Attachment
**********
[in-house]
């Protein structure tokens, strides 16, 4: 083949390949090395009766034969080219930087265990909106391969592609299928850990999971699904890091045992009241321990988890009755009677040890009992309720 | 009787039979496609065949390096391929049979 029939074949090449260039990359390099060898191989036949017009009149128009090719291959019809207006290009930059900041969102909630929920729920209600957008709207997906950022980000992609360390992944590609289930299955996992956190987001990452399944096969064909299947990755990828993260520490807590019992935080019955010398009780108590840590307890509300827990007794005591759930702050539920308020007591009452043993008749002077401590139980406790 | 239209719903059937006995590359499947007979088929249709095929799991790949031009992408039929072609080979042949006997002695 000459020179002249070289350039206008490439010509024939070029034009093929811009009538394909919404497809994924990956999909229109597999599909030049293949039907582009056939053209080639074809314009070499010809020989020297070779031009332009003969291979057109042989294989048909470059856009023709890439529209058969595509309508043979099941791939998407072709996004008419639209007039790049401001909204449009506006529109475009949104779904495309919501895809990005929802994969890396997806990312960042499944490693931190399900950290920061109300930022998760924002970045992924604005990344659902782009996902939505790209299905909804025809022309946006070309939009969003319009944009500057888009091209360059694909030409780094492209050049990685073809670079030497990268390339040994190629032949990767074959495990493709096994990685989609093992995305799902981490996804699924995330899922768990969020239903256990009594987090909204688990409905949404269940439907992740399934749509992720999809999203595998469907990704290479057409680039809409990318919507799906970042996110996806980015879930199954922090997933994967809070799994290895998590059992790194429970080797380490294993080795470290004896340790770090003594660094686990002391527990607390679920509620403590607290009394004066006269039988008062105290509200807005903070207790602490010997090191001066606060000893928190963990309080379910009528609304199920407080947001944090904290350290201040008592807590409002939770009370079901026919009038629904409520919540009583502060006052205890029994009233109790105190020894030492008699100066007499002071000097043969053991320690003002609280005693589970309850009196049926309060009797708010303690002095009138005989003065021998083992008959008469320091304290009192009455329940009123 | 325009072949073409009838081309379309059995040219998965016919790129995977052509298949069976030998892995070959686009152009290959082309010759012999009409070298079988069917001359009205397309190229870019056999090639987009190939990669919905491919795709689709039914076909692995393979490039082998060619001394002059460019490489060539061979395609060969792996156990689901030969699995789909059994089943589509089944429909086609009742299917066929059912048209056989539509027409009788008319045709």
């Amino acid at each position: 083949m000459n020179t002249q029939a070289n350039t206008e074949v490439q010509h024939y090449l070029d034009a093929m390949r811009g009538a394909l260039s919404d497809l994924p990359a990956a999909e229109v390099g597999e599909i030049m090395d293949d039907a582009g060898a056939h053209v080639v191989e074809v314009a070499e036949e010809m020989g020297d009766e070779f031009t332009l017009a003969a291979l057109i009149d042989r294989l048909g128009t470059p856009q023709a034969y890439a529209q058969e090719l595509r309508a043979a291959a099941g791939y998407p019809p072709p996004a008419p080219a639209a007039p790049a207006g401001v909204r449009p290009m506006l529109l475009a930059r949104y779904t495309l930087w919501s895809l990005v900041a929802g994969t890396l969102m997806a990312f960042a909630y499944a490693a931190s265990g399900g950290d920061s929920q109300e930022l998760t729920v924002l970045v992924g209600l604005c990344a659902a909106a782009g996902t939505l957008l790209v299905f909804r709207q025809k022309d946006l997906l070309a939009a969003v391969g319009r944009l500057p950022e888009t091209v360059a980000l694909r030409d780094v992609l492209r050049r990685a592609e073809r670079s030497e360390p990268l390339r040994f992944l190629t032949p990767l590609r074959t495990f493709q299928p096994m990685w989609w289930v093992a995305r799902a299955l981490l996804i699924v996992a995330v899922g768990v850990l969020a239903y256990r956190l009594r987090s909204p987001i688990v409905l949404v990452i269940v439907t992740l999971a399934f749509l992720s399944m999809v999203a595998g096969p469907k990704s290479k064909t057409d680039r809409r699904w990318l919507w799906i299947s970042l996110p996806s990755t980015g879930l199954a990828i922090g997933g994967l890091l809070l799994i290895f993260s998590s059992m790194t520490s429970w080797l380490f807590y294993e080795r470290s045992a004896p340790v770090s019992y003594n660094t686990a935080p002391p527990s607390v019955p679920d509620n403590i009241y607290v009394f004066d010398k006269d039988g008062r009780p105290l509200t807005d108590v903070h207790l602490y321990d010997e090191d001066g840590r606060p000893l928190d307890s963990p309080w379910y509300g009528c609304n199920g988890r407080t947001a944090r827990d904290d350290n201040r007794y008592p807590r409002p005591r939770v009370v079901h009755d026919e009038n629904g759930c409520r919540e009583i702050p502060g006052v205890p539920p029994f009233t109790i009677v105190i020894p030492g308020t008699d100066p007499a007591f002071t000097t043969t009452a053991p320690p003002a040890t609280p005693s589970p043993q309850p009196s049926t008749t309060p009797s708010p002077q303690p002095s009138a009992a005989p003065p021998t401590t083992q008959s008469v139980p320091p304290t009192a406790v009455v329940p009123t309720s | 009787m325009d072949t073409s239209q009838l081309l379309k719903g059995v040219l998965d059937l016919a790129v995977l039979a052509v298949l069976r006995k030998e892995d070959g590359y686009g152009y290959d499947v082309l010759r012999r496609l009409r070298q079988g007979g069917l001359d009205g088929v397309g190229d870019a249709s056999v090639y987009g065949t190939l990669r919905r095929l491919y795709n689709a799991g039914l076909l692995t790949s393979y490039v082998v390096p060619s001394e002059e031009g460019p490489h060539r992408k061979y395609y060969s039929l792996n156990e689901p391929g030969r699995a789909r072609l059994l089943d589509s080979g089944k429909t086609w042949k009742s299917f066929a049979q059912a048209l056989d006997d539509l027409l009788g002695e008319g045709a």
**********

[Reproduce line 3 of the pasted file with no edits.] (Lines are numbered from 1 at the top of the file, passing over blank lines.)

């Amino acid at each position: 083949m000459n020179t002249q029939a070289n350039t206008e074949v490439q010509h024939y090449l070029d034009a093929m390949r811009g009538a394909l260039s919404d497809l994924p990359a990956a999909e229109v390099g597999e599909i030049m090395d293949d039907a582009g060898a056939h053209v080639v191989e074809v314009a070499e036949e010809m020989g020297d009766e070779f031009t332009l017009a003969a291979l057109i009149d042989r294989l048909g128009t470059p856009q023709a034969y890439a529209q058969e090719l595509r309508a043979a291959a099941g791939y998407p019809p072709p996004a008419p080219a639209a007039p790049a207006g401001v909204r449009p290009m506006l529109l475009a930059r949104y779904t495309l930087w919501s895809l990005v900041a929802g994969t890396l969102m997806a990312f960042a909630y499944a490693a931190s265990g399900g950290d920061s929920q109300e930022l998760t729920v924002l970045v992924g209600l604005c990344a659902a909106a782009g996902t939505l957008l790209v299905f909804r709207q025809k022309d946006l997906l070309a939009a969003v391969g319009r944009l500057p950022e888009t091209v360059a980000l694909r030409d780094v992609l492209r050049r990685a592609e073809r670079s030497e360390p990268l390339r040994f992944l190629t032949p990767l590609r074959t495990f493709q299928p096994m990685w989609w289930v093992a995305r799902a299955l981490l996804i699924v996992a995330v899922g768990v850990l969020a239903y256990r956190l009594r987090s909204p987001i688990v409905l949404v990452i269940v439907t992740l999971a399934f749509l992720s399944m999809v999203a595998g096969p469907k990704s290479k064909t057409d680039r809409r699904w990318l919507w799906i299947s970042l996110p996806s990755t980015g879930l199954a990828i922090g997933g994967l890091l809070l799994i290895f993260s998590s059992m790194t520490s429970w080797l380490f807590y294993e080795r470290s045992a004896p340790v770090s019992y003594n660094t686990a935080p002391p527990s607390v019955p679920d509620n403590i009241y607290v009394f004066d010398k006269d039988g008062r009780p105290l509200t807005d108590v903070h207790l602490y321990d010997e090191d001066g840590r606060p000893l928190d307890s963990p309080w379910y509300g009528c609304n199920g988890r407080t947001a944090r827990d904290d350290n201040r007794y008592p807590r409002p005591r939770v009370v079901h009755d026919e009038n629904g759930c409520r919540e009583i702050p502060g006052v205890p539920p029994f009233t109790i009677v105190i020894p030492g308020t008699d100066p007499a007591f002071t000097t043969t009452a053991p320690p003002a040890t609280p005693s589970p043993q309850p009196s049926t008749t309060p009797s708010p002077q303690p002095s009138a009992a005989p003065p021998t401590t083992q008959s008469v139980p320091p304290t009192a406790v009455v329940p009123t309720s | 009787m325009d072949t073409s239209q009838l081309l379309k719903g059995v040219l998965d059937l016919a790129v995977l039979a052509v298949l069976r006995k030998e892995d070959g590359y686009g152009y290959d499947v082309l010759r012999r496609l009409r070298q079988g007979g069917l001359d009205g088929v397309g190229d870019a249709s056999v090639y987009g065949t190939l990669r919905r095929l491919y795709n689709a799991g039914l076909l692995t790949s393979y490039v082998v390096p060619s001394e002059e031009g460019p490489h060539r992408k061979y395609y060969s039929l792996n156990e689901p391929g030969r699995a789909r072609l059994l089943d589509s080979g089944k429909t086609w042949k009742s299917f066929a049979q059912a048209l056989d006997d539509l027409l009788g002695e008319g045709a």